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With bells, applause and 15 guns, Layton leaves the Hill a final time

With his widow, Toronto MP Olivia Chow, and children looking on, Jack Layton's casket is carried out of Centre Block on Aug. 25, 2011. The late Opposition Leader had been lying in state for two days on Parliament Hill.

BLAIR GABLE/REUTERS

Jack Layton is on his way home.

Just after 2 p.m., the NDP leader's flag-draped casket was carried out of Centre Block to a 15-gun salute. There was spontaneous applause from the crowd, waiting under bright sun on Parliament Hill, as his casket came into view.

O Canada rang from the Peace Tower bells as it was moved to the waiting hearse. Just after that, the Dominion Carillonneur, Andrea McCrady, played John Lennon's Imagine on the 53 bells of the Carillon.

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Mr. Layton's widow Olivia Chow, his children, Sarah and Michael, and other family members, stood on the centre steps as the Dominion March written by Phillip Layton, Mr. Layton's grandfather, also played on the bells.

A lone piper led the procession from the House of Commons foyer, down the long corridor lined with the portraits of past prime ministers, into the Hall of Honour and then, finally, down the centre steps under the Peace Tower.

NDP MPs lined the rotunda again as their leader left the Hill for the very last time.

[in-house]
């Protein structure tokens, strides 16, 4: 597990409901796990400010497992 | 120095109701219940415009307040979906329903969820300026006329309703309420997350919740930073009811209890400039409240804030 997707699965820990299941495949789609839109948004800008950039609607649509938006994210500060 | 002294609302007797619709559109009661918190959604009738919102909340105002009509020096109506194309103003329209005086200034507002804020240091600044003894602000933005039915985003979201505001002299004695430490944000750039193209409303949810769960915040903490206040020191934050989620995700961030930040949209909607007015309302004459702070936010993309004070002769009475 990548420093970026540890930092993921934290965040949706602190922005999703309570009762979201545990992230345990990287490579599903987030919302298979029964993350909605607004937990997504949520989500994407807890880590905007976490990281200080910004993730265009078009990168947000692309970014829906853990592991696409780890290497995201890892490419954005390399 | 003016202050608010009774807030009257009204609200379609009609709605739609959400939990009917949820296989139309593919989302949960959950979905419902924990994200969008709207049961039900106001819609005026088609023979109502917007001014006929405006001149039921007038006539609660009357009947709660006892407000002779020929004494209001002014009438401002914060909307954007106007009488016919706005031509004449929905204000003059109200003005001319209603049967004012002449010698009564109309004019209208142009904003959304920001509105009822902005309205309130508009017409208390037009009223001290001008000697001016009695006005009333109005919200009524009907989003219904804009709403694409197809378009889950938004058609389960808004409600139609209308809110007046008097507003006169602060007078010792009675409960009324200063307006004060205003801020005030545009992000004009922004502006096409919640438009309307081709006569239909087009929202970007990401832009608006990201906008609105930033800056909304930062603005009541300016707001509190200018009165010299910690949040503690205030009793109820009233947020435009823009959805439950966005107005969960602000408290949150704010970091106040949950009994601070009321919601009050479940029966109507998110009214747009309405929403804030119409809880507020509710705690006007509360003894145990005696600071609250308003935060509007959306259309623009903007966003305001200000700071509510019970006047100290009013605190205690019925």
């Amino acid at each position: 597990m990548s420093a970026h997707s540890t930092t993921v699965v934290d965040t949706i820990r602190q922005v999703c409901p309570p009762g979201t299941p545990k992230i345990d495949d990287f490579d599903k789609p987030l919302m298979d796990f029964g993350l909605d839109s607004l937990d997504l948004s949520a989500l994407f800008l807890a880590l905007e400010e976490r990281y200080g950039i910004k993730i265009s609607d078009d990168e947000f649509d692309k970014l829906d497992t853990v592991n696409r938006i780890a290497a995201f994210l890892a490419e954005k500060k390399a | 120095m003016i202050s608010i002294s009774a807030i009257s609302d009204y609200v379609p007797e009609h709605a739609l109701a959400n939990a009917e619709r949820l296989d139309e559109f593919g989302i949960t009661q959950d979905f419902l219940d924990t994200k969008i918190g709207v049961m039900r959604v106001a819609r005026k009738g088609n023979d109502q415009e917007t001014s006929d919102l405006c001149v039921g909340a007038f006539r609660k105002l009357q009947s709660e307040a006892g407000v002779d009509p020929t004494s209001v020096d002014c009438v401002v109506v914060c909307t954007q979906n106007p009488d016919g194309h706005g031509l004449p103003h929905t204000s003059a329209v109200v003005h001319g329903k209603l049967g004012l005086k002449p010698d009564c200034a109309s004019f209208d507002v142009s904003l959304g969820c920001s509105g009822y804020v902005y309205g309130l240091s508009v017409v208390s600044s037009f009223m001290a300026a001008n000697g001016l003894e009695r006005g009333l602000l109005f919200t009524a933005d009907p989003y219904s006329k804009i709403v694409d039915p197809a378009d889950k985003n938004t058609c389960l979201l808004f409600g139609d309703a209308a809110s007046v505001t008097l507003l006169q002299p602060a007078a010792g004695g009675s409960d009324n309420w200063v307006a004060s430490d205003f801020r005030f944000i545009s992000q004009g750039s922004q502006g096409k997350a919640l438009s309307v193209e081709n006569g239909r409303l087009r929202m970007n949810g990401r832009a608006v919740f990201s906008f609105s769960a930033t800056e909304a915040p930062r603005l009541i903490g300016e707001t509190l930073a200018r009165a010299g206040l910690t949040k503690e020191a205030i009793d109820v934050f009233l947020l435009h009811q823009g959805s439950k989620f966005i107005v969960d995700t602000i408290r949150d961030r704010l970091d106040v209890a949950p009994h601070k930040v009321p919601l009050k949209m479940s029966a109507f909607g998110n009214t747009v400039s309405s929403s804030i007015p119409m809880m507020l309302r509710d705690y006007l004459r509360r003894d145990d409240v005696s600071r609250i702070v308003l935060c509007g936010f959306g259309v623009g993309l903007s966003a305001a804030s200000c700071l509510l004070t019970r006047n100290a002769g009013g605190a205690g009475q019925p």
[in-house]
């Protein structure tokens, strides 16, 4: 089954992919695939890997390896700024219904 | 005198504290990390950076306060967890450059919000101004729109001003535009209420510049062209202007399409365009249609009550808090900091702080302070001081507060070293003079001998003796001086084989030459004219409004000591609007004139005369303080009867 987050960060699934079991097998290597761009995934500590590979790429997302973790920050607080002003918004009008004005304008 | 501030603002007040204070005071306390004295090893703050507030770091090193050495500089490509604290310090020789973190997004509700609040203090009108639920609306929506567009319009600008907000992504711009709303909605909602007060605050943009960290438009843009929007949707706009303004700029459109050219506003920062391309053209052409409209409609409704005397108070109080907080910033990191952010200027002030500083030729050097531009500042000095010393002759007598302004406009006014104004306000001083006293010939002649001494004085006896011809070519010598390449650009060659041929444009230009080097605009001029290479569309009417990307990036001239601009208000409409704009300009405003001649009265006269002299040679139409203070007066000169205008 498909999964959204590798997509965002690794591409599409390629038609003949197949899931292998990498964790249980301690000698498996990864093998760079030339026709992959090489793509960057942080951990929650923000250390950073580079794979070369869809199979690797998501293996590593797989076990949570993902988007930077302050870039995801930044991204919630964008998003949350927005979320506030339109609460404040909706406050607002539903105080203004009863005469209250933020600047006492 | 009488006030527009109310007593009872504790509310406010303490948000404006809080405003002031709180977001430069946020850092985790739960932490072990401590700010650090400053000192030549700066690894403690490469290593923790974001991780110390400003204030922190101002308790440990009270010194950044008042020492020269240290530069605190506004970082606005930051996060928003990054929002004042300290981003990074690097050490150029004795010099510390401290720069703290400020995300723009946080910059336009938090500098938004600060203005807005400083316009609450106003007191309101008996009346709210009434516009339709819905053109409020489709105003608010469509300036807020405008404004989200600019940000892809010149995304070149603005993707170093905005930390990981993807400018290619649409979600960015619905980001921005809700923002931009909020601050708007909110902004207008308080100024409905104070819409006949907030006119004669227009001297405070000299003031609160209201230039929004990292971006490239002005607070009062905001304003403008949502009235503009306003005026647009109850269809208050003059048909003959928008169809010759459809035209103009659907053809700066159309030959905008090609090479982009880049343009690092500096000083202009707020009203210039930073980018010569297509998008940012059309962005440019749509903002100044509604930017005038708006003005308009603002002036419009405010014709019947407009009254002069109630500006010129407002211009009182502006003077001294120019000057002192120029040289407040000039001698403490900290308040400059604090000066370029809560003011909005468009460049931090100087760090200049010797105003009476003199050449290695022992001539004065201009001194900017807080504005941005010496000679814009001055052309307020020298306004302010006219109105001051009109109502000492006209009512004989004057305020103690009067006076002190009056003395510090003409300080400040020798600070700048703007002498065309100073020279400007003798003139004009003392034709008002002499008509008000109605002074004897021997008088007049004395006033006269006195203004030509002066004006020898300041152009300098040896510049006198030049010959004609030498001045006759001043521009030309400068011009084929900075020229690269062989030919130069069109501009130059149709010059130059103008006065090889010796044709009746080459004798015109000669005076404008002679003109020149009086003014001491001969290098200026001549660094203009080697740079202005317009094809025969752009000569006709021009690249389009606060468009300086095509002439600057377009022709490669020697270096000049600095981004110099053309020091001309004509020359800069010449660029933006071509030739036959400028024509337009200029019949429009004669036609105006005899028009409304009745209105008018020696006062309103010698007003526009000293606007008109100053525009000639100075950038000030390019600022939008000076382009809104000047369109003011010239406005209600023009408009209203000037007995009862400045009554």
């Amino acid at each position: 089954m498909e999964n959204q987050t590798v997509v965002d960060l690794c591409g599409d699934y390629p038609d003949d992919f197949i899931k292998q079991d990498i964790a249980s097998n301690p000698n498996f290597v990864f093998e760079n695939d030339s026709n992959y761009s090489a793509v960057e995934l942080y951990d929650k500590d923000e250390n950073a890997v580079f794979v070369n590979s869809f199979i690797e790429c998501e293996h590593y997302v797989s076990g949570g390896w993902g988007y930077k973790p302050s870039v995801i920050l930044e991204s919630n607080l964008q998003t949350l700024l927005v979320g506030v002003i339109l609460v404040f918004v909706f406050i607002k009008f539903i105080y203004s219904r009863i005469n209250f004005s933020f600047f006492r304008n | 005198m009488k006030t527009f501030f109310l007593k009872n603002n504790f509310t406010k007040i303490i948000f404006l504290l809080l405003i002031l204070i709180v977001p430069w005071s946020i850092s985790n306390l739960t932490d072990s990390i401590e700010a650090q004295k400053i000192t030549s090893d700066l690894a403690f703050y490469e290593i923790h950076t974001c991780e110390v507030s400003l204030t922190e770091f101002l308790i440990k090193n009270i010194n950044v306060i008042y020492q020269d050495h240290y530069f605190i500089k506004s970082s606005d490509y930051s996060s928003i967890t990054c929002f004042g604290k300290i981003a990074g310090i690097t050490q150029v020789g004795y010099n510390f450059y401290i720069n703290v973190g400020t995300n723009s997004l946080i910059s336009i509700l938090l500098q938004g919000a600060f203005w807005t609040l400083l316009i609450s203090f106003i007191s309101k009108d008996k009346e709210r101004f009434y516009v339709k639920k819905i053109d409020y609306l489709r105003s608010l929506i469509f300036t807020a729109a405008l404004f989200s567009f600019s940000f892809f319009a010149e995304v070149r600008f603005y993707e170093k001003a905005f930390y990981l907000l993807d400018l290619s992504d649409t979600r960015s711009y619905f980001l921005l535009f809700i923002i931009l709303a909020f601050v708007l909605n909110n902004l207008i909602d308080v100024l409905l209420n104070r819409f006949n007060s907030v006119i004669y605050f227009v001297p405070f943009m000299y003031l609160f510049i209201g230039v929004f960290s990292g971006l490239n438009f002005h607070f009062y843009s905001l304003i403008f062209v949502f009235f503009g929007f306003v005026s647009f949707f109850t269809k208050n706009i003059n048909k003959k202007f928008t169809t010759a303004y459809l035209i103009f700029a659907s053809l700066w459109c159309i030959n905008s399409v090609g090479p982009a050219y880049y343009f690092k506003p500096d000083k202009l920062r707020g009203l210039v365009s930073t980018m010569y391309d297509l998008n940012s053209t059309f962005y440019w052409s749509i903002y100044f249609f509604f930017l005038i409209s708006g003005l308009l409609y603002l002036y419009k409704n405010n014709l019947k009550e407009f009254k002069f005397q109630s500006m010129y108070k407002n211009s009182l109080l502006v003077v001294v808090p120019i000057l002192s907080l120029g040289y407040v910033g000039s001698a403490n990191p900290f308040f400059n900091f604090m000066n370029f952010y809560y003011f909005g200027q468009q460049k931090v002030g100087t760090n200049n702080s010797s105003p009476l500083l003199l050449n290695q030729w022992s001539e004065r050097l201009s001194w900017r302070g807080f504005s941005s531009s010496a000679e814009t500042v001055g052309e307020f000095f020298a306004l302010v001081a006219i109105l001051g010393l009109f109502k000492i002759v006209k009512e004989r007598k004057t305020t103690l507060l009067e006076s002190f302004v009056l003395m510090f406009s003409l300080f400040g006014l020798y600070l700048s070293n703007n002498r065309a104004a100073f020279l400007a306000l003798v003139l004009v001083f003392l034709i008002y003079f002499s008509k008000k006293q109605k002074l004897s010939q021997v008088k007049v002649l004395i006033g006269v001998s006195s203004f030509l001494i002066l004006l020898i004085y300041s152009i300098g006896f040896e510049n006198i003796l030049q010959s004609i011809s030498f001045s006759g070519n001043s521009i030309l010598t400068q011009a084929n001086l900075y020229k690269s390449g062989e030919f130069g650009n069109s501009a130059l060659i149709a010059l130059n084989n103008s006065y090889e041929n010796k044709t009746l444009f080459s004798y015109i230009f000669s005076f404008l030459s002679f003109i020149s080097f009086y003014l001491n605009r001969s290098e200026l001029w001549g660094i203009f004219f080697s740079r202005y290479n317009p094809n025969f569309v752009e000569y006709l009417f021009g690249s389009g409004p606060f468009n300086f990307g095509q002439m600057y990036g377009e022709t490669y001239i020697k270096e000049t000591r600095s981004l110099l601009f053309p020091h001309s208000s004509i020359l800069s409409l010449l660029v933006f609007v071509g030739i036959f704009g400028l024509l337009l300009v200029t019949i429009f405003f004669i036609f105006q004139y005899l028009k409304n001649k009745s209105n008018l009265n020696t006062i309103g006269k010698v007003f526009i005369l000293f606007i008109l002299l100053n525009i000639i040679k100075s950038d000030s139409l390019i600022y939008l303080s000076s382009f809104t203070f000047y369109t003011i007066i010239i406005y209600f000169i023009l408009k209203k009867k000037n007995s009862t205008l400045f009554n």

Earlier in the day, Ms. Chow and the Layton family had visited Parliament Hill, viewing the memorial of letters and flowers and Orange Crush cans that has been growing and growing since his death early Monday morning.

Mr. Layton's casket, which was lying in state for two days, is now on its way to Toronto. It's bound for City Hall, where there will be more public visitations Friday and Saturday morning, before the state funeral at Roy Thomson Hall.

But it was not a direct route the procession took. A brief but symbolic detour was planned.

His hearse, with a motorcycle police escort, drove across the Ottawa River and into Gatineau. It was a gesture to Quebec voters, who embraced Mr. Layton's message and brand of politics in the May 2 election, electing 59 MPs from the province.

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Although he had called Toronto home for decades, Mr. Layton was born and raised in Quebec.

The procession turned into the driveway of the Museum of Civilization, directly across the river from Parliament. A crowd had been gathered, including several Quebec MPs, NDP staffers and others, and it also erupted into applause.

Sixty-one doves were released in Mr. Layton's honour. The NDP chief had celebrated his 61st birthday just last month.

The hearse also slowed down in front of Gatineau City Hall before it crossed the bridge back into Ottawa and headed to Toronto.

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About the Author
Ontario politics reporter

Jane Taber is a reporter at Queen’s Park. After spending three years reporting from the Atlantic, she has returned to Ontario and back to writing about her passion, politics. She spent 25 years covering Parliament Hill for the Ottawa Citizen, the National Post and the Globe and Mail. More

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